Harvest Public Media

Harvest Public Media is a reporting collaboration focused on issues of food, fuel and field. Based at KCUR in Kansas City, Harvest covers these agriculture-related topics through an expanding network of reporters and partner stations throughout the Midwest.

Most Harvest Public Media stories begin with radio- regular reports are aired on member stations in the Midwest. But Harvest also explores issues through online analyses, television documentaries and features, podcasts, photography, video, blogs and social networking.  They are committed to the highest journalistic standards. Click here to read their ethics standards.

Harvest Public Media was launched in 2010 with the support of a grant from the Corporation for Public Broadcasting.  Today, the collaboration is supported by CPB, the partner stations, and contributions from underwriters and individuals.

Tri States Public Radio is an associate partner of Harvest Public Media.  You can play an important role in helping Harvest Public Media and Tri States Public Radio improve our coverage of food, field and fuel issues by joining the Harvest Network.  Learn more here and sign up here.

Matthias Ripp/flickr

Corn and soybean farmers in the Midwest are likely to earn far less money this year than they did last year, with some economists predicting that incomes could be less than one-tenth of what they were in 2014.

Poncie Rutsch/KUNC

Many of the more than 3 million migrant farmworkers that plant and pick the fruits and vegetables we eat in the U.S. live on the farms they work for. But the rules that govern farmworker housing might be changing, worrying both farmers and migrant worker advocates.

Abby Wendle

The Macomb Farmer's Market celebrated its 40th anniversary this past Saturday with eighteen vendors selling homegrown fruits and vegetables.  Crafts were also sold.  King Neptune performed Piedmont-style Blues at the event.  The turnout was small because of thunder and heavy rains, but both the crowd and market gardeners were enthusiastic to be there.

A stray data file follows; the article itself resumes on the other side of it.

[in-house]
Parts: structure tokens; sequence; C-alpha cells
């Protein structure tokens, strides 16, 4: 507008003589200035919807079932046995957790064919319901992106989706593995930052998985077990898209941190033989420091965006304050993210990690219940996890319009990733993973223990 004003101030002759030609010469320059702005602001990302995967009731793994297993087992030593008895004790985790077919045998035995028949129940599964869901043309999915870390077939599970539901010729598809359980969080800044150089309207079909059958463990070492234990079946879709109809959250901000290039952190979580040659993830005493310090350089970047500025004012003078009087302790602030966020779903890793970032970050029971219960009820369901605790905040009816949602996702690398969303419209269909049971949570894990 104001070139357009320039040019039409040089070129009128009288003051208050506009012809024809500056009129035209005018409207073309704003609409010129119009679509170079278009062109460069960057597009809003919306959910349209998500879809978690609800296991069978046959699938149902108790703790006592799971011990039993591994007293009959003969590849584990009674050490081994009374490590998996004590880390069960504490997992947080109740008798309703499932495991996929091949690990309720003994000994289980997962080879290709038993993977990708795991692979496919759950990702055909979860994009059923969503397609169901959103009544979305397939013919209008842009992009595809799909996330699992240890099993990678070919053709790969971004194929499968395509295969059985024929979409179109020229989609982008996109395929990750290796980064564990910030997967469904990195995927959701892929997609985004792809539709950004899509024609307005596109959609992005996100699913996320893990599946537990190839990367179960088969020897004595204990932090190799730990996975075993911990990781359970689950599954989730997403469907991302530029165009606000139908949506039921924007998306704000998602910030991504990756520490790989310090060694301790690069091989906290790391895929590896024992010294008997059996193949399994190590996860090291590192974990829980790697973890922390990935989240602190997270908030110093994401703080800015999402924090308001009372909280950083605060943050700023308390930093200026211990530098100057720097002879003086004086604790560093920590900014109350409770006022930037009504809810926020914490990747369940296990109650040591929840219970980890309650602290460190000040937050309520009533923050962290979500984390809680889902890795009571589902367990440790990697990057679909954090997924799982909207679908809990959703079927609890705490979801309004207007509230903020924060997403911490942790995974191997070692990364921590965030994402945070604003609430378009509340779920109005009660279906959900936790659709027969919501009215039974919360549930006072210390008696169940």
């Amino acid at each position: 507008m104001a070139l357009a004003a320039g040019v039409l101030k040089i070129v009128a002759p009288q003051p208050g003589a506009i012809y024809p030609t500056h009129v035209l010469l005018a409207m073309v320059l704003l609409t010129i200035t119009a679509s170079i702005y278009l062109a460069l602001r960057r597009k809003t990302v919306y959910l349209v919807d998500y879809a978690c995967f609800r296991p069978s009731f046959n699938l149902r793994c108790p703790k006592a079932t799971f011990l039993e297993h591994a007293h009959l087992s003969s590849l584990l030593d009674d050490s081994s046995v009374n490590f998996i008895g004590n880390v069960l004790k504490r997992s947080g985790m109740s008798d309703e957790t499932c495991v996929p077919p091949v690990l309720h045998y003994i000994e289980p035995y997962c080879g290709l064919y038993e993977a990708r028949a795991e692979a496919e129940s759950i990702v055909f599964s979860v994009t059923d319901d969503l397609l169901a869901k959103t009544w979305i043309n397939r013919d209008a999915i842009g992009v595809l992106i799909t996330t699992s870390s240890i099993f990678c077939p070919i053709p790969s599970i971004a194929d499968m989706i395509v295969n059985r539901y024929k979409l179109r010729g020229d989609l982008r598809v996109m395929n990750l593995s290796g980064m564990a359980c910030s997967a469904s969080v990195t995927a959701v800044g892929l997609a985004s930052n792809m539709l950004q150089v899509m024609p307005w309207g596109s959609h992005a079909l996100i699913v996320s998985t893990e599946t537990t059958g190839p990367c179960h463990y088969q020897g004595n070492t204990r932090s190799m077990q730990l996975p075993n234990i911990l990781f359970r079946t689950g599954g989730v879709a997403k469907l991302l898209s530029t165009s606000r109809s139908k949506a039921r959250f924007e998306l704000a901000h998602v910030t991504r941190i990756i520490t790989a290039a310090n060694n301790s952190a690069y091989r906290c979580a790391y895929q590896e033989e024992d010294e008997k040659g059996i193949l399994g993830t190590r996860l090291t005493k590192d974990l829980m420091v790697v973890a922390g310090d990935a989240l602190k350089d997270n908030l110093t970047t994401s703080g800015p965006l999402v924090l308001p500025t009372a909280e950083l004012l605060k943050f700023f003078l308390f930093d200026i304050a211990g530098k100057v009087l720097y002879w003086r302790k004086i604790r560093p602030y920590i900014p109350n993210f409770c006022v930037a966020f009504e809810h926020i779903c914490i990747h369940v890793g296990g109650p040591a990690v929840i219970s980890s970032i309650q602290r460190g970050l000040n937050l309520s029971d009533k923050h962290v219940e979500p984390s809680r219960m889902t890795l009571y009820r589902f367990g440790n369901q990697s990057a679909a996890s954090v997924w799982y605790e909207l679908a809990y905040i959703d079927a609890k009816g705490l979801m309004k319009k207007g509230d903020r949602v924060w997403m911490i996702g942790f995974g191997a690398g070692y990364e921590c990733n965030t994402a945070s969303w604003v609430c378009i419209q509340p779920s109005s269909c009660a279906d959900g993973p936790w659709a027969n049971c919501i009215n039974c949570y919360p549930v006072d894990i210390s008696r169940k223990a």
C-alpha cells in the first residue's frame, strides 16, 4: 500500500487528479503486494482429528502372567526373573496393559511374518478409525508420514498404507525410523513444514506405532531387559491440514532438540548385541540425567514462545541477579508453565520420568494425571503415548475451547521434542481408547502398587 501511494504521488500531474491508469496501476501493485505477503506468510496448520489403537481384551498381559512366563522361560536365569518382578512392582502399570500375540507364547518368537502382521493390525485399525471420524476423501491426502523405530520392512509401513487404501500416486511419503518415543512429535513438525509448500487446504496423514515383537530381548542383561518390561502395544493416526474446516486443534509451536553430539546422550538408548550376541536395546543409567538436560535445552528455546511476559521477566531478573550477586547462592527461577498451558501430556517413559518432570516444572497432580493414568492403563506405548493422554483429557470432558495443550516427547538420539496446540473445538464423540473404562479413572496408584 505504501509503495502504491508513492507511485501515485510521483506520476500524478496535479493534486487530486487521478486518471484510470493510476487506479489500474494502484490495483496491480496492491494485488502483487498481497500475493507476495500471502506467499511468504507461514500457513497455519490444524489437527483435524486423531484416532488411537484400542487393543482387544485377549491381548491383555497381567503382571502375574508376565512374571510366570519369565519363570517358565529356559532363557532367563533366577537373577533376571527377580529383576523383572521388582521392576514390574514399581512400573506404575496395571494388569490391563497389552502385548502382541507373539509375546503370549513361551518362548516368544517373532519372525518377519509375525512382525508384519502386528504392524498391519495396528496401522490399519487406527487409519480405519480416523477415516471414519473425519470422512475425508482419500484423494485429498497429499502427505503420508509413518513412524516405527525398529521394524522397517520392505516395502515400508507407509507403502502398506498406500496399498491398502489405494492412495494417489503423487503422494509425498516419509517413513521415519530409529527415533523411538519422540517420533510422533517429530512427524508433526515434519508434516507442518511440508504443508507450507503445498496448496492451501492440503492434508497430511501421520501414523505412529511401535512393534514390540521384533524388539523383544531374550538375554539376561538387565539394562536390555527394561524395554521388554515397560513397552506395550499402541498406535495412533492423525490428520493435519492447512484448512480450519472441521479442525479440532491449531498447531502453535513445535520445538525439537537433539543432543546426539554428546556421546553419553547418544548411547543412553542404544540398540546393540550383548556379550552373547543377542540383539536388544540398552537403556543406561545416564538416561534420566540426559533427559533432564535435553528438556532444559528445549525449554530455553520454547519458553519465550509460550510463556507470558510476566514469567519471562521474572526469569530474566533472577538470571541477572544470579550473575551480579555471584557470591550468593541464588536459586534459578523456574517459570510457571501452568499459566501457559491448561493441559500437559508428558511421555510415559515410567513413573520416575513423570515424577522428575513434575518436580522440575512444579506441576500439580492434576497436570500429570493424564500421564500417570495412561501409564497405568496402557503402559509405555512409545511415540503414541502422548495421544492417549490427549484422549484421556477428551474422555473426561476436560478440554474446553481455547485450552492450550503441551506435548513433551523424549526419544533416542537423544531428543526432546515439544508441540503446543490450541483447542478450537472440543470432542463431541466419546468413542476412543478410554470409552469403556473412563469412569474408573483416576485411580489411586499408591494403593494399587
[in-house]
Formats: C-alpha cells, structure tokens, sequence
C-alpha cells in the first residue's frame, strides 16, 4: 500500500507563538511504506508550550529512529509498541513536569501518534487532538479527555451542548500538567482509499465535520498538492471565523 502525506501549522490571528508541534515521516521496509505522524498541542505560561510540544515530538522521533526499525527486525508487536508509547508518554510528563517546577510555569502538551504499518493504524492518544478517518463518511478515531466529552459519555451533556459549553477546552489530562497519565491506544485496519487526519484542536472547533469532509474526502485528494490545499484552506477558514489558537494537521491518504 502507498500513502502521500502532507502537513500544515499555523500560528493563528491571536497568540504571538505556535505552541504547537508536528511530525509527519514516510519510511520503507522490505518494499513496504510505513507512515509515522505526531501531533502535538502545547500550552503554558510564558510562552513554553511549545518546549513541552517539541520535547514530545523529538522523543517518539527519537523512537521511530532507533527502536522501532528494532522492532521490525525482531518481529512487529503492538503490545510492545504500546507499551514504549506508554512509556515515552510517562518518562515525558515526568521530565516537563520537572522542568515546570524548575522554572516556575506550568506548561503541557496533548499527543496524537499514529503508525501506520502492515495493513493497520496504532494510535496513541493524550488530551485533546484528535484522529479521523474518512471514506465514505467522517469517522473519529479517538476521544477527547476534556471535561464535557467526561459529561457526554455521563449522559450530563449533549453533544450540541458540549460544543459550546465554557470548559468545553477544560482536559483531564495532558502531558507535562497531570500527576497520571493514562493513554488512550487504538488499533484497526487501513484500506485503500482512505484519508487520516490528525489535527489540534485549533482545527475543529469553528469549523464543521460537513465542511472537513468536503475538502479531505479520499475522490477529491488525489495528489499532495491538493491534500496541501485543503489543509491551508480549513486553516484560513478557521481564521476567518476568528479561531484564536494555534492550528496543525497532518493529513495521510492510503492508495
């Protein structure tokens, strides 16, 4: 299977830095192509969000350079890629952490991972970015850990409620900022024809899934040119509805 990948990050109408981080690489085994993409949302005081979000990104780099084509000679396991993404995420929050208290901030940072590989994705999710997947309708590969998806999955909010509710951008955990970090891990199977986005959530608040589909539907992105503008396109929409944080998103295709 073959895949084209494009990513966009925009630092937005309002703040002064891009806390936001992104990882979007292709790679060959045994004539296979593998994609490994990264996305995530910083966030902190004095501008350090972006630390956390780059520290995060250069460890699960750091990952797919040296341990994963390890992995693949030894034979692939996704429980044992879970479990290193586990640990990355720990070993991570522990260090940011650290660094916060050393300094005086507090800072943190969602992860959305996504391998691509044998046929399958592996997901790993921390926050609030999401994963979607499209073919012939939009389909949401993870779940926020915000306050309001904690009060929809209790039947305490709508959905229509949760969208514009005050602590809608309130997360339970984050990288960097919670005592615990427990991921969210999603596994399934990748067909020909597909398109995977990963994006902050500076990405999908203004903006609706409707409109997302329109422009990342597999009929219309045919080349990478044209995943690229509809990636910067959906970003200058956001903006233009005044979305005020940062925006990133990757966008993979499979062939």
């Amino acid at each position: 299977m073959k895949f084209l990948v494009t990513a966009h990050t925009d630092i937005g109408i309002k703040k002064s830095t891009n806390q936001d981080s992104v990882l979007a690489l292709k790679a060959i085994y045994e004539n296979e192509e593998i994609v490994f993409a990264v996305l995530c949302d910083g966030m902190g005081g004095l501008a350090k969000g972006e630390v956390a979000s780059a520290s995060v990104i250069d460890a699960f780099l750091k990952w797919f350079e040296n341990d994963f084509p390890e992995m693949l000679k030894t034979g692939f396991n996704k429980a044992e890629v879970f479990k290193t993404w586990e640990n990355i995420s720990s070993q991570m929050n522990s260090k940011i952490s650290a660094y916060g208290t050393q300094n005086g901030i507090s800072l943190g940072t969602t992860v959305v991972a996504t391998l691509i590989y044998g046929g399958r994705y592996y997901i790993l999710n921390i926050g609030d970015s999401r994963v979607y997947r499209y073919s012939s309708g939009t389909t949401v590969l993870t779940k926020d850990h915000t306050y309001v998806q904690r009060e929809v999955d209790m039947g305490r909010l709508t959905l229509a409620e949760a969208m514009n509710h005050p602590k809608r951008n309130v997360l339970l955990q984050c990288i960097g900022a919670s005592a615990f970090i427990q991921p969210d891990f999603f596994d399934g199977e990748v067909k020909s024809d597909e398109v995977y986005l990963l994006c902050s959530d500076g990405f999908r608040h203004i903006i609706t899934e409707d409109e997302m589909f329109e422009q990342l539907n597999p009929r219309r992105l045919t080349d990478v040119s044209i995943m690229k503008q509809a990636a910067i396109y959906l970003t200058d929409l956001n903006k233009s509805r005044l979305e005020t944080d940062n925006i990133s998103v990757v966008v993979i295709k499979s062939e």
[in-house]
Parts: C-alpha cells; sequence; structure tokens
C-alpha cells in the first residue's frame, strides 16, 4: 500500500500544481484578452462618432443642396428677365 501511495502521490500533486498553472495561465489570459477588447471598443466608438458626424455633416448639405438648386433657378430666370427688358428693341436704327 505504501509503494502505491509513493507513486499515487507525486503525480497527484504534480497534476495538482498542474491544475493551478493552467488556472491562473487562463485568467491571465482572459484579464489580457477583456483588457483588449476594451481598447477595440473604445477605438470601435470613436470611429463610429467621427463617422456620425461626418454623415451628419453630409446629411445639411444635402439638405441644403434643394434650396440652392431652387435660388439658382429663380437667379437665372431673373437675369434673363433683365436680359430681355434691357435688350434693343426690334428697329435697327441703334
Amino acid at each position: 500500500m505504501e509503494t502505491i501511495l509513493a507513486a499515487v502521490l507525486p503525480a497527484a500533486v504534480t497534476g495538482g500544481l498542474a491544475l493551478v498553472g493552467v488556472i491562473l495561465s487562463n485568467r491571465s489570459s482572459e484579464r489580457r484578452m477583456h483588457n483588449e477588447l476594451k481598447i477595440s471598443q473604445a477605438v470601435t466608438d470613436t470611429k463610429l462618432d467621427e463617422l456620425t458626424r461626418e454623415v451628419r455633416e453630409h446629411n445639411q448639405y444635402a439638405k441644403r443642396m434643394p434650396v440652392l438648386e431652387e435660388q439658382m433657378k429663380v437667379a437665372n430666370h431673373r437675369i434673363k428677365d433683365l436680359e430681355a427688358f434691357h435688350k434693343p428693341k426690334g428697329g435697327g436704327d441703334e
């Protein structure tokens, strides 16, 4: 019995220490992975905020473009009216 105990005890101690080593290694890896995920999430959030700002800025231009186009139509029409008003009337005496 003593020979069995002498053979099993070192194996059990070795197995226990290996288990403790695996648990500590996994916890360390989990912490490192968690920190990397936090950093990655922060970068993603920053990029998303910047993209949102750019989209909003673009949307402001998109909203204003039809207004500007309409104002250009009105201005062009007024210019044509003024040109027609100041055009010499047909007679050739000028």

Courtesy Caroline Abels

As animal welfare expert Temple Grandin has described it, pregnant pigs housed in gestation crates spend their days living in the equivalent of an airline seat for humans.

Bee Hotels Give Native Species a Place to Call Home

Jul 9, 2015
Abigail Wilson for Harvest Public Media

Bamboo and paper tubes, with diameters no bigger than a nickel, are stacked artfully inside a 4-by-4 wooden frame near the edge of a public hiking trail in Lawrence, Kansas.  Organized by size, each hollow tube is about 8 inches long, designed as nests for Kansas' wild bees. This structure is called a bee hotel.

Abby Wendle

Driving down a two-lane highway in rural Missouri, Matt Plenge squinted at a patch of gray clouds hanging low over his farm fields in the distance.  "Does it look hazy up there?" he asked. "We only had a 20% chance today. We shouldn't get any rain."

Stephanie Paige Ogburn/KUNC

Food companies the world over are paying close attention to the groundswell of support for food transparency, the "know where your food comes from" movement.  JBS, the largest meat producer in the world, is beginning to take notice as well.

Kristofor Husted/Harvest Public Media

In the U.S., one in six people struggles with hunger. Food pantries across the country pass out food to help these people put meals on the table. But what if they could help teach the pantry visitors how to grow their own food, too?

Rodeo season is getting into full swing and at most rodeos, bull riding is the main event. But when the bull ride ends, the work begins for rodeo bullfighters, and a young bullfighter is making a name in the business by putting himself in the middle of the action.

Amy Mayer/Harvest Public Media

Walk down a grocery store aisle today and you're likely to find lots of food -- and lots of marketing claims. Whether a product's label says it's low in fat, produced without hormones, or a good source of protein is largely governed by consumer demand and corporate profit.

Amy Mayer/Harvest Public Media

The packaged foods found in supermarkets, convenience stores and vending machines are full of ingredients you often cannot pronounce.  They've been carefully developed and tested in a lab and likely have been shipped long distances. They can hold up to weeks or even months on the shelf.

Abby Wendle

At around 9:00 on a late spring evening, the library was locked for the night.  Silently, Linda Zellmer appeared on the other side of the glass door. She opened it and guided us up four dark floors towards a puddle of light.

Farmers with Prosthetics Face Durability Challenges

Jun 10, 2015
Kristofor Husted/Harvest Public Media

When it comes to hazardous work industries, farming is in the top three with transportation and warehousing, and mining. And many times after an accident, farmers end up as amputees. But when farmers and ranchers lose a limb on the job, they have a limited selection of prosthetics to help get them back to the fields.

Peggy Lowe/Harvest Public Media

National public health officials are urging their state counterparts to be alert for avian flu infections in humans.

Will Curran/Flickr

The U.S. Department of Agriculture will soon allow pasteurized egg imports from the Netherlands because of dwindling supplies and higher prices caused by the huge bird flu outbreak in the Midwest.